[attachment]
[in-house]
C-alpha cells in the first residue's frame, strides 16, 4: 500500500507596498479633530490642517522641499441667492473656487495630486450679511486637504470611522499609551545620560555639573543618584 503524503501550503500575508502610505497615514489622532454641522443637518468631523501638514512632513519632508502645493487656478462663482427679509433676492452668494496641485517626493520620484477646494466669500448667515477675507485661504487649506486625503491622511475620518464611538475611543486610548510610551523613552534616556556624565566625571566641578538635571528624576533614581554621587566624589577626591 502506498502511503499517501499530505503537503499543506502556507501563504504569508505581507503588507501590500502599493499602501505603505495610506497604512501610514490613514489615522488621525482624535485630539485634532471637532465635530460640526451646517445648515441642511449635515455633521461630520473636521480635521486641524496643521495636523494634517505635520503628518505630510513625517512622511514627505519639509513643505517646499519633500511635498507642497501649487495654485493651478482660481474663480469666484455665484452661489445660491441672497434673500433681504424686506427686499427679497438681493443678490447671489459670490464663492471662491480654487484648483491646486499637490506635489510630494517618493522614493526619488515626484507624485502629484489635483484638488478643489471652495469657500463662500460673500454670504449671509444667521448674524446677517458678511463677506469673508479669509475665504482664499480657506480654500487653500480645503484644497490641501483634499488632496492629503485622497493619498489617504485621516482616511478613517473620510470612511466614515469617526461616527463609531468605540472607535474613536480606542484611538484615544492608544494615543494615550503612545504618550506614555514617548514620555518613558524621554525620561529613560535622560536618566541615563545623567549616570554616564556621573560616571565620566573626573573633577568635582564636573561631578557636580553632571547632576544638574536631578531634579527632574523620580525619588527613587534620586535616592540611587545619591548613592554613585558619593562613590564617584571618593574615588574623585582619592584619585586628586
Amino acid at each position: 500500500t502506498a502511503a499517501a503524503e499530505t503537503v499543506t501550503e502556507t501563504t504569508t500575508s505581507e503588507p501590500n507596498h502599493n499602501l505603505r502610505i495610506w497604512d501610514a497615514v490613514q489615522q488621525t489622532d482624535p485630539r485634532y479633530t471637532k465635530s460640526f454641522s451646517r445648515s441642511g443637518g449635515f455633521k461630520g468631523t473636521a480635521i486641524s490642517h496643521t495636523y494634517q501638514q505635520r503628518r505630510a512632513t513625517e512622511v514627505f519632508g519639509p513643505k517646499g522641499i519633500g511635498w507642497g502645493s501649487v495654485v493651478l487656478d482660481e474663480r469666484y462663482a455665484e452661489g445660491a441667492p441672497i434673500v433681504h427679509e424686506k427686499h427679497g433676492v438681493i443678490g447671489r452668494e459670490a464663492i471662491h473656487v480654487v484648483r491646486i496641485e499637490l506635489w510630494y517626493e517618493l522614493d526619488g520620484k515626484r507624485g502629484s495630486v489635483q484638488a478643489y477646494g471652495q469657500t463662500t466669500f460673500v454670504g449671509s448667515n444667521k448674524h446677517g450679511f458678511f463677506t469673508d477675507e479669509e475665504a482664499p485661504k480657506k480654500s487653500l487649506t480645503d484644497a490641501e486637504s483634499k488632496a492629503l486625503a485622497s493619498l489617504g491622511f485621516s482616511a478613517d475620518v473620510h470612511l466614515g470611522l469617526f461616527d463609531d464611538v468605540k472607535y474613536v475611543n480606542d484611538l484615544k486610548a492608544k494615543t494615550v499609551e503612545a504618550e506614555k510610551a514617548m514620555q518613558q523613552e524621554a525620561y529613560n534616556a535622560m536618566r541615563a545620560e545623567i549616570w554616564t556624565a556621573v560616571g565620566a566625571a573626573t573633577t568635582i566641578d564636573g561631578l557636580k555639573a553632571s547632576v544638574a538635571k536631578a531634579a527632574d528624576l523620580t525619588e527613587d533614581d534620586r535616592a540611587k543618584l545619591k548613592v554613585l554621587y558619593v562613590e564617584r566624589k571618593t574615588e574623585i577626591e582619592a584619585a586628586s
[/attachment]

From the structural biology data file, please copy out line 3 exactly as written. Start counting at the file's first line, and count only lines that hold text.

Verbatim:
Amino acid at each position: 500500500t502506498a502511503a499517501a503524503e499530505t503537503v499543506t501550503e502556507t501563504t504569508t500575508s505581507e503588507p501590500n507596498h502599493n499602501l505603505r502610505i495610506w497604512d501610514a497615514v490613514q489615522q488621525t489622532d482624535p485630539r485634532y479633530t471637532k465635530s460640526f454641522s451646517r445648515s441642511g443637518g449635515f455633521k461630520g468631523t473636521a480635521i486641524s490642517h496643521t495636523y494634517q501638514q505635520r503628518r505630510a512632513t513625517e512622511v514627505f519632508g519639509p513643505k517646499g522641499i519633500g511635498w507642497g502645493s501649487v495654485v493651478l487656478d482660481e474663480r469666484y462663482a455665484e452661489g445660491a441667492p441672497i434673500v433681504h427679509e424686506k427686499h427679497g433676492v438681493i443678490g447671489r452668494e459670490a464663492i471662491h473656487v480654487v484648483r491646486i496641485e499637490l506635489w510630494y517626493e517618493l522614493d526619488g520620484k515626484r507624485g502629484s495630486v489635483q484638488a478643489y477646494g471652495q469657500t463662500t466669500f460673500v454670504g449671509s448667515n444667521k448674524h446677517g450679511f458678511f463677506t469673508d477675507e479669509e475665504a482664499p485661504k480657506k480654500s487653500l487649506t480645503d484644497a490641501e486637504s483634499k488632496a492629503l486625503a485622497s493619498l489617504g491622511f485621516s482616511a478613517d475620518v473620510h470612511l466614515g470611522l469617526f461616527d463609531d464611538v468605540k472607535y474613536v475611543n480606542d484611538l484615544k486610548a492608544k494615543t494615550v499609551e503612545a504618550e506614555k510610551a514617548m514620555q518613558q523613552e524621554a525620561y529613560n534616556a535622560m536618566r541615563a545620560e545623567i549616570w554616564t556624565a556621573v560616571g565620566a566625571a573626573t573633577t568635582i566641578d564636573g561631578l557636580k555639573a553632571s547632576v544638574a538635571k536631578a531634579a527632574d528624576l523620580t525619588e527613587d533614581d534620586r535616592a540611587k543618584l545619591k548613592v554613585l554621587y558619593v562613590e564617584r566624589k571618593t574615588e574623585i577626591e582619592a584619585a586628586s